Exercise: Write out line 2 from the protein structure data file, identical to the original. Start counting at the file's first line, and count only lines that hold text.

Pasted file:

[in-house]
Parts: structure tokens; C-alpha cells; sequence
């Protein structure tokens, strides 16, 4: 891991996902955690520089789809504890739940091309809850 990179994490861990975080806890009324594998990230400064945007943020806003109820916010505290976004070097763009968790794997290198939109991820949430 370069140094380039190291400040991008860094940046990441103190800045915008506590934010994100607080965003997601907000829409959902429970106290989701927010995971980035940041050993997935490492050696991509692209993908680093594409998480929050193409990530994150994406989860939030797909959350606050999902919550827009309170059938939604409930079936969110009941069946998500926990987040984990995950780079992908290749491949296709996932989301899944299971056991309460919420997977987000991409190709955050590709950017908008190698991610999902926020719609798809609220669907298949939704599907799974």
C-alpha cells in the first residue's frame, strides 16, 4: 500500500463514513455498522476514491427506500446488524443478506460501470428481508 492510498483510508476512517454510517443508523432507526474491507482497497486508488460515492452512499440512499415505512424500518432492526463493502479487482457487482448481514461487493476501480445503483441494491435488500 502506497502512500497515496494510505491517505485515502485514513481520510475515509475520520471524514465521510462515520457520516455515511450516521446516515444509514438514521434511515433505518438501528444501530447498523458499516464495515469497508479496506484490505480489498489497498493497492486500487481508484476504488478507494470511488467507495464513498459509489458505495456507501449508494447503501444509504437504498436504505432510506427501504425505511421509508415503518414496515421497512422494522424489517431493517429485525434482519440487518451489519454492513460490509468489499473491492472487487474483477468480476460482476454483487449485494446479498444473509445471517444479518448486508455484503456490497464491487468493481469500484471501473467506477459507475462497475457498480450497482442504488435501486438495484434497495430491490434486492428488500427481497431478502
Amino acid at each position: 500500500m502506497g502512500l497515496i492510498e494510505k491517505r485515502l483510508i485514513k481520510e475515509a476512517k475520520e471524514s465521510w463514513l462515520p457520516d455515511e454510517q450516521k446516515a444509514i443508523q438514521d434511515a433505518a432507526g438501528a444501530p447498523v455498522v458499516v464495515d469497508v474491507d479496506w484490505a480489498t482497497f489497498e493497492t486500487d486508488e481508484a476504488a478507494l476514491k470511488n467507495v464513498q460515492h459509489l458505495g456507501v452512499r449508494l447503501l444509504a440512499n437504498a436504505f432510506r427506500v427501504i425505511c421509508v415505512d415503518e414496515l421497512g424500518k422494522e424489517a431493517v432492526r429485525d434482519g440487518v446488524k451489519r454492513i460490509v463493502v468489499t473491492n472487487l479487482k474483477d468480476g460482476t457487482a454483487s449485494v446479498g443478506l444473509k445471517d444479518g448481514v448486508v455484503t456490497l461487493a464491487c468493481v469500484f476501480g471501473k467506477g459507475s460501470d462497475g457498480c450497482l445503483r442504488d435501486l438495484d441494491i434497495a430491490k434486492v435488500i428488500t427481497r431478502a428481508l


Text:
Parts: structure tokens; C-alpha cells; sequence